start your headline


Takeaway #6: Numbers are still powerful

Many experts have been emphasising on the importance of using numbers in headlines, but not all numbers are equally effective for better engagement. The number 10 is ranked first, while the next 3 positions on the list belong to such numbers as 5, 15 and 7 respectively.

Takeaway #7: Stick to 15 words and 90 characters (give or take)

Stick to 15 words
Again, different experts express different opinions about how many words an ideal headline should include. However, for Facebook, the study has shown that the optimal word count is approximately 15 words, while there is no sense to make a headline less than 80 but more than 95 characters long. These numbers may seem quite large, but a descriptive and to-the-point headline featuring effective words and phrases will actually end up being pretty long.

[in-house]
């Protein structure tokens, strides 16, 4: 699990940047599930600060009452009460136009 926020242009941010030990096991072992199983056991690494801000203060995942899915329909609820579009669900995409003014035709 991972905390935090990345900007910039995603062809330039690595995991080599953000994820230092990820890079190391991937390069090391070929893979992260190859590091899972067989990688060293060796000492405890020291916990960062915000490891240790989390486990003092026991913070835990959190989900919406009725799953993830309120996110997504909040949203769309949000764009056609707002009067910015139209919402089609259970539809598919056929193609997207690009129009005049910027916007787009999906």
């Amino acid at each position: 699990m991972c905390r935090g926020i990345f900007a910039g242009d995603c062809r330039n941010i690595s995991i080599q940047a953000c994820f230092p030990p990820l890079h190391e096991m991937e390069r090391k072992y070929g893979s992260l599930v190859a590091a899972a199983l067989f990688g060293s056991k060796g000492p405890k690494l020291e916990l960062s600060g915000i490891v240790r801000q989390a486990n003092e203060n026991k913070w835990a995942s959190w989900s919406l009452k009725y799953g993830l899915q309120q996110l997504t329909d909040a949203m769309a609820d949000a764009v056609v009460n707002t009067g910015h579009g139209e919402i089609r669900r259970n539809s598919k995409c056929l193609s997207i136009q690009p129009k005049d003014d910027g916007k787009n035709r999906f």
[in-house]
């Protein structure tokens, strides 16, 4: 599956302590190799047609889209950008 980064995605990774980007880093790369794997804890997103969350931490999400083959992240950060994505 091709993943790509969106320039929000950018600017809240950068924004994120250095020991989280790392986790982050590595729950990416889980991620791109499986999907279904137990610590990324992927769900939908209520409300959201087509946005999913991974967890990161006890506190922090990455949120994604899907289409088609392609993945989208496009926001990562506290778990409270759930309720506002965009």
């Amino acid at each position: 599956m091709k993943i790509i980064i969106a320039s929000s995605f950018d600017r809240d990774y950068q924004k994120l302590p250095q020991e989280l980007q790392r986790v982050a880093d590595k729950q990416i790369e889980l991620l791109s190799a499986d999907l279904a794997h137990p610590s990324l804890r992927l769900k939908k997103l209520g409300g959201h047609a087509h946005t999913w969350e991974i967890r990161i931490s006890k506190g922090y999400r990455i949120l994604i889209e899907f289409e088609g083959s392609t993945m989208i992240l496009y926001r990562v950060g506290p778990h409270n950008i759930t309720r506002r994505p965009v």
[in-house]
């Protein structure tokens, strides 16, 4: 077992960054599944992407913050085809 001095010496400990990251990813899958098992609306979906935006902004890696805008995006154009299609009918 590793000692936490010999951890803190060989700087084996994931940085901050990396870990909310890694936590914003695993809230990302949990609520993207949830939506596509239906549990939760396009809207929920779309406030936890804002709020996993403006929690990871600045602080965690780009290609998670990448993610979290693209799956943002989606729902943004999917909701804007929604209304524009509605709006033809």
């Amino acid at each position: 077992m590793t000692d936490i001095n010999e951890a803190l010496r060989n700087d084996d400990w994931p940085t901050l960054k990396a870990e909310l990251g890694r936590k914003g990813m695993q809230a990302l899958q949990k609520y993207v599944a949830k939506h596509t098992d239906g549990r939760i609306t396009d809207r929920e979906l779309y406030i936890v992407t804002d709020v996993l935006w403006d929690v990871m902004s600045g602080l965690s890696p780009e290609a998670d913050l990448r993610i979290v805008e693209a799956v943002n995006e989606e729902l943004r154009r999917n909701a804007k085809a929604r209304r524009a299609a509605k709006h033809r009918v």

Takeaway #8: Twitter’s followers are less emotional

Twitter is not a platform where you should use people’s emotions as a tool to increase engagement. Also, the best Facebook option “will make you” has a lesser effect on Twitter’s audience. On Twitter you should focus on freshness and value of interesting facts. Top 5 headline phrases to include in your Twitter headlines:

Twitter headlines

Takeaway #9: Business context matters

Business context
Within some specific industries the approach to crafting effective and engaging headlines will be different. Common phrases and words that prove to be effective for entertainment purposes will not work from the B2B perspective. With businesses, the top 3 phrases that perform the best are:
3 phrases